Leroy Jackson, another participant at Clarke, described Gibson as “very opinionated. . . . [At Clarke] he’s a threat because he does not bite his tongue with any of them [administrators]. And I kind of feel that, when he put that new [teacher evaluation] system in, I think they used this against him” (interview, May 2, 2013). During the first wave of interviews in December 2012, Gibson suggested that he was looking for another position as a result of his challenges with the principal. Before the second wave of interviews in early March 2013, the principal had placed Gibson on administrative leave. Therefore, I was unable to conduct a second-round interview. He was terminated at the end of the school year.

In their analysis of the School and Staffing Survey (SASS), Ingersoll and May (2011) found that male teachers of color, most of whom were Black, had the highest rate of turnover when compared to their colleagues. These researchers were less clear about the mechanisms within the schools that contributed to the disproportionate rate at which Black male teachers left the classroom. Groupers left their schools at a higher rate than Loners. An exploration of the organizational context in which Groupers taught points, first, to challenging working conditions as being a primary contributor to their leaving. Specifically, Groupers cited administrative leadership focused on hypersurveillance of both teachers’ practice and managing student behavior that influenced their decisions to leave.

Misfit

While a majority (5 out of 9) of Groupers cited administrative leadership as their reason for leaving, four Groupers left to seek other professional opportunities. Two, in particular, said that their decision to leave was based on their fit with being a teacher of record. These participants believed they did not possess the necessary skills to continue in their current positions as teachers of record. Pierce Bond and Kayne Carter did not return to their positions as teachers of record the following academic year. Bond left in the middle of the school year to work for the U.S. government in Central Africa. Carter remained at his school, but transitioned into becoming a student-engagement counselor.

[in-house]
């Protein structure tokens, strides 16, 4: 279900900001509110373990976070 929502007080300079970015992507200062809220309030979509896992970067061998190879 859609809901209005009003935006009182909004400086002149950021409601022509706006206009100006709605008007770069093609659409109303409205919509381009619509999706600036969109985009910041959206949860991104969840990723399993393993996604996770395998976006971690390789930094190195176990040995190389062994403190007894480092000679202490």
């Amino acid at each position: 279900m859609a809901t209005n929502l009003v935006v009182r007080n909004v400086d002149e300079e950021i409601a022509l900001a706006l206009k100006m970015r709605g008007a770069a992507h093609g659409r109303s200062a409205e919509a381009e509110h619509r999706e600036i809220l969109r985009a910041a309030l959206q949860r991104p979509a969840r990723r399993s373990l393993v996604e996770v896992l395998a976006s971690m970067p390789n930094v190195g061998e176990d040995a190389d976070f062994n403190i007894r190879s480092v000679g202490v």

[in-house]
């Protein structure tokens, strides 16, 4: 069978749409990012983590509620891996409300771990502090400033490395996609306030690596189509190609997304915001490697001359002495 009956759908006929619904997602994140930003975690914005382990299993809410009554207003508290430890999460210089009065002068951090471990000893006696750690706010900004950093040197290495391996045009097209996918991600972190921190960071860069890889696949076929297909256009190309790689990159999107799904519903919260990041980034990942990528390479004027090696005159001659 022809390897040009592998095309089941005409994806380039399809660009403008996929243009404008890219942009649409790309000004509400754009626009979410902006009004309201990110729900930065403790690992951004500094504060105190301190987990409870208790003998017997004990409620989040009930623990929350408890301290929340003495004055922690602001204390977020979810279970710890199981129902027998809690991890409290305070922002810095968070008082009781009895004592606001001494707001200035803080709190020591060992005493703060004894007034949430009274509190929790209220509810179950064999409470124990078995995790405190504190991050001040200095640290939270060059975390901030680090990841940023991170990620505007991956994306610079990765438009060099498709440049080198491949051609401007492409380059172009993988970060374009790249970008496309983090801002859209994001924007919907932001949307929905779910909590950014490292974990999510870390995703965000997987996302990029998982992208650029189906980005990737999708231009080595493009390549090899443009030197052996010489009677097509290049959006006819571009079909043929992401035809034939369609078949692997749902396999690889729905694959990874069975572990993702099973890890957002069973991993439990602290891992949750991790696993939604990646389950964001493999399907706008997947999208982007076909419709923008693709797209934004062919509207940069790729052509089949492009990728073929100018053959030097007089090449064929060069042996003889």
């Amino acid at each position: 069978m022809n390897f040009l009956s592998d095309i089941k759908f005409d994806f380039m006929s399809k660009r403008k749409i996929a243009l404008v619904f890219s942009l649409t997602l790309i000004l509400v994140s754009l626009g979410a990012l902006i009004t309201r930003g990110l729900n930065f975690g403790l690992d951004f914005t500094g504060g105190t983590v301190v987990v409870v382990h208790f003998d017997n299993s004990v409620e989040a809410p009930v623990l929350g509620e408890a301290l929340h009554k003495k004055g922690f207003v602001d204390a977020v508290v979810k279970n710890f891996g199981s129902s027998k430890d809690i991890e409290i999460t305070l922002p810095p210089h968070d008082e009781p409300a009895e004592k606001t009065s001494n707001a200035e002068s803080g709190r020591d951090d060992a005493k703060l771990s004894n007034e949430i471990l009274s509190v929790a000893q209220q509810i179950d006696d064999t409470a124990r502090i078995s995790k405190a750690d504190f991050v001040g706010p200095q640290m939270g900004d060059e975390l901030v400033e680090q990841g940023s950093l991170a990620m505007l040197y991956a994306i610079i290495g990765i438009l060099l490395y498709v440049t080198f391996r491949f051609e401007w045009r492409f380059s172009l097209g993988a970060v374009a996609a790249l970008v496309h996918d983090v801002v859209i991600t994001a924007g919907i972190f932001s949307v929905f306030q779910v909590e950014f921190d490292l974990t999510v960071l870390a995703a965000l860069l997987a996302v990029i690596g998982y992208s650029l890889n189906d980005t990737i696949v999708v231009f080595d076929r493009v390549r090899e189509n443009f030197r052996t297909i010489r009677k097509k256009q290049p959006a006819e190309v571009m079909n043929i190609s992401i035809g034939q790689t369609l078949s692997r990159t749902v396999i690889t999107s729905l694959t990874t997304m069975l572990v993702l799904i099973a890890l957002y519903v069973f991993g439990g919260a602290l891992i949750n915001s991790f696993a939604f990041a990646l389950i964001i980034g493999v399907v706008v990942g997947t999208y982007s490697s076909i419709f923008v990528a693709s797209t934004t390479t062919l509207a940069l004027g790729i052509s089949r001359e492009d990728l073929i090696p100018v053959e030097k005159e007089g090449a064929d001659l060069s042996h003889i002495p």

Bond was a first-year high school math teacher at Explorations. Before taking his position at Explorations, Bond was a volunteer with the Peace Corps. Although unable to participate in a second-wave interview because he resigned from his position in March, Bond made it clear that coming from a high socioeconomic background proved challenging when working with working-class Black students. Bond, whose father is African and mother is a White American, described himself as an “African American in the true sense of the word.” Bond characterized his high school, located in a Virginia suburb, as a “diverse and yet very affluent sort of old-school money-type environment where it’s [academically] competitive” (interview, September 27, 2012). However, Bond was unprepared for the systemic challenges that plague urban schools and turned to blaming students and parents: “It’s very hard working with a lot of families that don’t necessarily—almost like the students—you can tell it’s from the top down. There’s just a serious lack of appreciation [in my opinion] of the opportunity afforded them” (interview, September 27, 2012). While Bond stopped short of saying Black working-class parents did not care about their children’s education, he appeared to perpetuate a belief that education is less valued in historically marginalized communities. Initially, Bond believed that his race would be the primary characteristic ensuring his attachment to the organization. However, as he submitted, “I thought just given the fact I was African American—I grew up in the D.C. area—I could do it. But the environment of schools in urban education is totally different from a college preparatory [environment]. I don’t think I was prepared for that” (interview, September 27, 2012).